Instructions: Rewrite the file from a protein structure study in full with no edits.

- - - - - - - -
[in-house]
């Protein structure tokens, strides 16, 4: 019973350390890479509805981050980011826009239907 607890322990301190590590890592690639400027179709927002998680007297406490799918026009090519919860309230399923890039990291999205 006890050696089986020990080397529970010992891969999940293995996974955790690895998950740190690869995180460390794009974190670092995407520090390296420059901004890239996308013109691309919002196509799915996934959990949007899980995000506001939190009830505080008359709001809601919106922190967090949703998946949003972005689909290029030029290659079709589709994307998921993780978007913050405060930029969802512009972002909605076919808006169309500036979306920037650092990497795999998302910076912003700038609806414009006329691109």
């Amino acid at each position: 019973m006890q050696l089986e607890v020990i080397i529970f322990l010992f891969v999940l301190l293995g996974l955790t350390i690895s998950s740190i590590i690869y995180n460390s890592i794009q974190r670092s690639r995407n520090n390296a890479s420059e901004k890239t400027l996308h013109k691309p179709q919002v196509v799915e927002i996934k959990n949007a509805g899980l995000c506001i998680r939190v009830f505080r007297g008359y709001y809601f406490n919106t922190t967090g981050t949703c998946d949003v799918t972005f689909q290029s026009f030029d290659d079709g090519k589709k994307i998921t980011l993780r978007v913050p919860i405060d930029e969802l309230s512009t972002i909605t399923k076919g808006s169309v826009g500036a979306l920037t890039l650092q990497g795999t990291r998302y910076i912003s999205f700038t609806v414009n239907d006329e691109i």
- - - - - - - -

[in-house]
């Protein structure tokens, strides 16, 4: 019973350390890479509805981050980011826009239907 607890322990301190590590890592690639400027179709927002998680007297406490799918026009090519919860309230399923890039990291999205 006890050696089986020990080397529970010992891969999940293995996974955790690895998950740190690869995180460390794009974190670092995407520090390296420059901004890239996308013109691309919002196509799915996934959990949007899980995000506001939190009830505080008359709001809601919106922190967090949703998946949003972005689909290029030029290659079709589709994307998921993780978007913050405060930029969802512009972002909605076919808006169309500036979306920037650092990497795999998302910076912003700038609806414009006329691109």
């Amino acid at each position: 019973m006890q050696l089986e607890v020990i080397i529970f322990l010992f891969v999940l301190l293995g996974l955790t350390i690895s998950s740190i590590i690869y995180n460390s890592i794009q974190r670092s690639r995407n520090n390296a890479s420059e901004k890239t400027l996308h013109k691309p179709q919002v196509v799915e927002i996934k959990n949007a509805g899980l995000c506001i998680r939190v009830f505080r007297g008359y709001y809601f406490n919106t922190t967090g981050t949703c998946d949003v799918t972005f689909q290029s026009f030029d290659d079709g090519k589709k994307i998921t980011l993780r978007v913050p919860i405060d930029e969802l309230s512009t972002i909605t399923k076919g808006s169309v826009g500036a979306l920037t890039l650092q990497g795999t990291r998302y910076i912003s999205f700038t609806v414009n239907d006329e691109i």